- Mt Lebanon Magazine - https://lebomag.com -

recycling changes to come

Mt. Lebanon and other SHACOG (South Hills Council of Governments) communities will need to change our recycling habits by January 2019, and it’s not too soon to begin thinking about it.

Three companies submitted proposals to the SHACOG communities in mid-July as part of a joint solid waste bid, and no matter which hauler is awarded the contract, change has been mandated and will continue to take place each year of the contract. This change is not a local mandate but due to market forces and international trade regulations.

Starting in January 2019, residents will be able to recycle fewer items. The biggest change will be that glass and plastics numbered 3 through 7 will not be taken. Residents will need to pay closer attention to the way permitted items are prepared for the bin. Beginning in January 2019, the hauler will track and report violations of proper recycling to the municipalities for one year; then in 2020, municipalities will be charged $150 for every ton of “contaminated” recyclables.

Recycling the right way is serious business, both for the environment and the tax dollar.

Protecting the environment remains a priority, but the traditional recycling messaging needs fine-tuning.  Most important is that many people recycle carelessly, so a significant portion of items collected from recycling bins contains unacceptable materials that “contaminate” the loads.  This practice is known as “wish-cycling” where people put items they hope can be recycled into the bin when in fact the non-recyclable item damages other recyclable items in the load. Contaminated loads are turned away by the recycling plant and go into in landfills anyway.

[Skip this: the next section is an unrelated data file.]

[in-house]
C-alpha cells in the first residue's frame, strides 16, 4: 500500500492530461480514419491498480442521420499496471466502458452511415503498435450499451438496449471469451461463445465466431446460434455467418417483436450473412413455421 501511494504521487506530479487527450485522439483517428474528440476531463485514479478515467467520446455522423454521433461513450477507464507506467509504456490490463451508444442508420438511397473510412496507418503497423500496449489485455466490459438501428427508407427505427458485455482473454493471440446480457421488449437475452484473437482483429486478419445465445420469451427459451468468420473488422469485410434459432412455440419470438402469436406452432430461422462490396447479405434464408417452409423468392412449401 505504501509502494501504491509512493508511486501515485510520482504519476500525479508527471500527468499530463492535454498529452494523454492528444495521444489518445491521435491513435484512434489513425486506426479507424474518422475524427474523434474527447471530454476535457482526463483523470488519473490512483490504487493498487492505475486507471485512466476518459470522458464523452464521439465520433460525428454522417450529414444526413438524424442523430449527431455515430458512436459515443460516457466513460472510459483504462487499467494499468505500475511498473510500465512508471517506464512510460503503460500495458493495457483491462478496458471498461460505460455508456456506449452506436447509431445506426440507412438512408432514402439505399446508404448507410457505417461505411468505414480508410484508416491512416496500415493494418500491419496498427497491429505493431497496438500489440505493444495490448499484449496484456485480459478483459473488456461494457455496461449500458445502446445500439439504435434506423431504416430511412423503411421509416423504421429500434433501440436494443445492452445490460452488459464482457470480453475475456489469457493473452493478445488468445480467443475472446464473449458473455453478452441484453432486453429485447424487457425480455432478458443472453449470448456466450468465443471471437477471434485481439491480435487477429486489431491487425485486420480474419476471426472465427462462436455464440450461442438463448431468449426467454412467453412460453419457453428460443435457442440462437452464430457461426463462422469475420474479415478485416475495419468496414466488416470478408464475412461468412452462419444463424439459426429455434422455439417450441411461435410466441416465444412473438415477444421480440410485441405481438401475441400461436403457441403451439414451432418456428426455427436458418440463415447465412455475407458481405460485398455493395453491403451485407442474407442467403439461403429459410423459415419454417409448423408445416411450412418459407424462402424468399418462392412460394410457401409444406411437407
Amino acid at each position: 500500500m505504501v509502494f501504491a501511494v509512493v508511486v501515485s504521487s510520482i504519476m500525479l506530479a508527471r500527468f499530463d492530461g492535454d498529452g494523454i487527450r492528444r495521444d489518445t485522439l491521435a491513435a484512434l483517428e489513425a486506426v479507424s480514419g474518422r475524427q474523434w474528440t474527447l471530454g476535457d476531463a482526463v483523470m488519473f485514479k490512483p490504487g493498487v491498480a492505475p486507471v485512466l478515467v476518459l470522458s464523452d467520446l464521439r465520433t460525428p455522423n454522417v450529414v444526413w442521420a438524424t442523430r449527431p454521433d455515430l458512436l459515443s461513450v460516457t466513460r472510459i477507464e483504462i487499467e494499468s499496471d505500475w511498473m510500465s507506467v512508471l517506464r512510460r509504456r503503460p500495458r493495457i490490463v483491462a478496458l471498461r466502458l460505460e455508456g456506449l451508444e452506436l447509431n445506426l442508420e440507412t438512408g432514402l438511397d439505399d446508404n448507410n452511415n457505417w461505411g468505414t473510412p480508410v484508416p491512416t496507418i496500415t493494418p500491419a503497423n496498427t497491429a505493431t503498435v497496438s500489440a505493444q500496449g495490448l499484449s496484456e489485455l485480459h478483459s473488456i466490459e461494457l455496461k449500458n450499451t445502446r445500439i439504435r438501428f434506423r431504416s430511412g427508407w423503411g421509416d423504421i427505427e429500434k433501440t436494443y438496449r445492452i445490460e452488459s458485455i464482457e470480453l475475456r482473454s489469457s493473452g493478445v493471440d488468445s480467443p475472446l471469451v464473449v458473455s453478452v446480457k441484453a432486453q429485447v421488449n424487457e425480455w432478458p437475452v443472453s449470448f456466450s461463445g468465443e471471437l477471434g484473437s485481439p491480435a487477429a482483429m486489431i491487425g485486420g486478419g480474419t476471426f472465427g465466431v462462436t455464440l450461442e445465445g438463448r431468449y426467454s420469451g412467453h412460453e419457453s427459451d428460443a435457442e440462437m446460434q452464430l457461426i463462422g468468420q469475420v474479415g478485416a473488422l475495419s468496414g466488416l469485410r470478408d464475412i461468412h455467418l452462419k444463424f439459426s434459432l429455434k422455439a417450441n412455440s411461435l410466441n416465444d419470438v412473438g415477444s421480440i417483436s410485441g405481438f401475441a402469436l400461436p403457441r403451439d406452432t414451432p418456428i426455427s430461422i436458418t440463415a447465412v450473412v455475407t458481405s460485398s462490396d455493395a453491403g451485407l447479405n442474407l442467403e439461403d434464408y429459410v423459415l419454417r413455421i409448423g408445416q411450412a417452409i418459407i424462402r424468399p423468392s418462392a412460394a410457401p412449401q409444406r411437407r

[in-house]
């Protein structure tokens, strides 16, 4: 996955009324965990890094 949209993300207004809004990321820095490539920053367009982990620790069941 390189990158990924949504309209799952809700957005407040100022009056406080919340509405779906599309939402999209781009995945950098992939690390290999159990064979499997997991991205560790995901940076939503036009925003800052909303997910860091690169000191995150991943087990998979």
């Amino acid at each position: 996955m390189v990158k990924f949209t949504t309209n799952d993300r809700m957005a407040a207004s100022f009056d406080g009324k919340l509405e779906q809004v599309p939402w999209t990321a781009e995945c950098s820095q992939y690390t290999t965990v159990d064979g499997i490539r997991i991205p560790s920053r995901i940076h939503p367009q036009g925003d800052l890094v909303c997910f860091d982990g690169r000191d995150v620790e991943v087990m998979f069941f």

A second reason for change is that the demand for various types of recyclables waxes and wanes.  If there is no market, the items still will likely end up in landfills. The materials that are in demand may change from year to year.

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Beginning next year, loads of recyclable material found to be contaminated will result in fines to the municipality.

The rules for aluminum and steel items as well as paper and cardboard will not change. To summarize, here are the changes along with some other things to keep in mind:

Glass is no longer recyclable, period. Window glass and mirror glass have never been permitted, but now all glass is banned because glass is a major contaminant. It shatters and scatters throughout the load, embedding into other recycled objects (such as paper and cardboard), making them unusable.

Only plastics #1 and #2 will be accepted (we used to accept 1-4).  Plastic #1 is PET, used in soft drink bottles, peanut butter jars, etc. and is recycled into fiberfill for sleeping bags, carpet fibers, rope, pillows, etc. Plastic #2 is HDPE, found in milk jugs, butter tubs, detergent bottles, motor oil bottles, etc., and is recycled into flowerpots, trashcans, traffic barrier cones and detergent bottles.

Check the bottoms of plastic containers for the number to be sure.

Anything you recycle must be clean.  Do not put anything with food residue or other sorts of grease into the bin. Rinse all jars, containers and bottles well. Contrary to common belief, there is no mechanism to clean dirty cans and bottles inline at the recycling facility.

Place all caps and lids into the regular trash, even if the plastic containers are numbered #1 or #2 are recyclable.

Even though the contractual changes to recycling will not take effect until January 1, 2019, it is not too soon to begin practicing new habits and removing glass and plastics #3 and #4 from your recycling bins and including them with the regular trash.

We understand that this is a major change to recycling behaviors for our residents. Over the coming months, the municipality will be distributing additional recycling information that should help make the change easier for our residents. We encourage residents to keep an eye on the municipal website, the Mt. Lebanon Magazine website, and social media pages for additional updates.